Growing up, Kyle Merker believed he was German. His parents told him he was German when they dressed him in children’s lederhosen for his Germanic dance performances, and they told him he was German when they fed him schnitzel.
For 50 years, Merker believed his ancestors were German. So imagine his surprise when a genetic test by AncestryDNA showed that he wasn’t really German at all. The test said that 52 percent of his DNA came from Great Britain and Ireland and 28 percent from Scandinavia.
In fact, Merker’s DNA shows his ancestry is only 3 to 4 percent Western European. Merker’s experience shows that Ancestry isn’t just for dispelling family misconceptions; it’s also a powerful tool for learning more about your own family and the history they lived through. You may even find out that you’re related to royalty.
The Truth Will Out
In Merker’s case, he first turned to Ancestry to research a fascinating great-granduncle that another relative had told him about. He eventually discovered his Uncle Phillip was associated with a government official indicted in the Teapot Dome Scandal of the 1920s, one of the most notorious political brouhahas of the 20th century. Along the way, Merker, a volunteer firefighter on Fire Island, New York, discovered that his maternal great-grandfather had been a firefighter as well.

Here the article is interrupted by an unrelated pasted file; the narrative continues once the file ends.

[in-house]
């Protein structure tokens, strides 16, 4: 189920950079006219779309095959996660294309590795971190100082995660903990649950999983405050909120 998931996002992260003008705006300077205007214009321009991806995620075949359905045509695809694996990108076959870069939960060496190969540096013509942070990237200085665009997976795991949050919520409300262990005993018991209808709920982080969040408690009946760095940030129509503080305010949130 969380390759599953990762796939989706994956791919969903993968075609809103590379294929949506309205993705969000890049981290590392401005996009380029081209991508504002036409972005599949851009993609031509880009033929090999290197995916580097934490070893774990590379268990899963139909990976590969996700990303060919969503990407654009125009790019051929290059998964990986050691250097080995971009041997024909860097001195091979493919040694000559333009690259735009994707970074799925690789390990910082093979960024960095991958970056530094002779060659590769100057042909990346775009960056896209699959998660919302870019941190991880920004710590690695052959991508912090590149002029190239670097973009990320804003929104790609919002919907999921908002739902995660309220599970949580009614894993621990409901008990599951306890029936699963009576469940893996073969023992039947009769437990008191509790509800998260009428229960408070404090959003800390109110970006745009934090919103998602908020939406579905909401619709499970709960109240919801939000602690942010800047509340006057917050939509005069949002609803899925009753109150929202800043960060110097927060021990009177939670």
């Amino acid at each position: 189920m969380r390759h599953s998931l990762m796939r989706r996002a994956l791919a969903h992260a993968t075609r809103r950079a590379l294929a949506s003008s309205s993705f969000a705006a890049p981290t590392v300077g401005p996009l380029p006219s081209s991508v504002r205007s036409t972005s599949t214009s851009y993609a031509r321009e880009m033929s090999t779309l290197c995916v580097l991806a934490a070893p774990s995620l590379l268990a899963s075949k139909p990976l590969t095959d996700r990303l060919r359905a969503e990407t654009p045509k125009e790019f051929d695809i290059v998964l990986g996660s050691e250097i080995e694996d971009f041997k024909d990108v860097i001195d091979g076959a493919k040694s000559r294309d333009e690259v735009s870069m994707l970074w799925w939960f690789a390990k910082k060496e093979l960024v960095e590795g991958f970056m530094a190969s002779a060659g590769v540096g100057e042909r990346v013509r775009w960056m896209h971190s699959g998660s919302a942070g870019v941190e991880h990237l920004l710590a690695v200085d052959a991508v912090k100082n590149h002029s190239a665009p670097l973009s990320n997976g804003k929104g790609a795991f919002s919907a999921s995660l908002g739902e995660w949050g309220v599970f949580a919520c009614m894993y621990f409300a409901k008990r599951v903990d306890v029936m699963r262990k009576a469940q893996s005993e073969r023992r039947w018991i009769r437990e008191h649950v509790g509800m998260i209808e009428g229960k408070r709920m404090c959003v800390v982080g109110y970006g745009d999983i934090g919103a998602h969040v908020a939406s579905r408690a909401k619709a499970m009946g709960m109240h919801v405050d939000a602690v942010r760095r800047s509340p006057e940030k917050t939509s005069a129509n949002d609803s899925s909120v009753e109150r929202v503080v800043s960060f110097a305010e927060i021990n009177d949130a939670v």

Ancestry also helped Merker discover much more about his father’s family. In person, Merker had only ever met one paternal family member. But on Ancestry, his father’s family tree “lit up like Times Square on New Year’s Eve,” according to Merker. Using newspapers, wills, and “hints” that point to possible family connections, Merker found ancestors who had fought in the Revolutionary War and both sides of the Civil War. Inputting information from his third great-grandfather’s Sons of the American Revolution application created a vast web of material for Merker to sift though.
A Royal Find
Going further back in time revealed even more surprises about his father’s family — including a royal connection! Merker found five ancestors who had been knighted and a 17th-century aristocrat, John Fleming, Second Earl of Wigtown. Finally, Merker uncovered his greatest surprise: his 15th great-grandfather was King James IV of Scotland.
As rewarding as it was for Merker to find out that he was descended from Scottish royalty, what Merker couldn’t find was much German ancestry, other than one individual from a region near Frankfurt. Both the DNA test and Merker’s own research confirmed it: He wasn’t really German at all, but mostly from the British Isles.
Embracing a New Past
After his discovery, Merker told Ancestry that “I switched my lederhosen for a kilt” — literally. When he got married two years ago, his AncestryDNA discovery inspired Merker to walk down the aisle in traditional Scottish garb.
Afterwards, Merker told Ancestry, “The best part of this whole journey is that your family comes alive in history. Your family — your — history is something that you studied in high school and college. But when you trace your roots back in history, it’s a living thing. History is now a living thing. It’s not a story. It’s not something happened that’s so long ago that nobody remembers because it’s in my DNA. Who would’ve guessed that a volunteer firefighter who grew up in Queens is descended from royalty?”
You can sign up today for your 14-day free trial with Ancestry and Join Merker and millions of others discovering the firemen, soldiers, earls, and kings in your their own past.
— Sandie Angulo Chen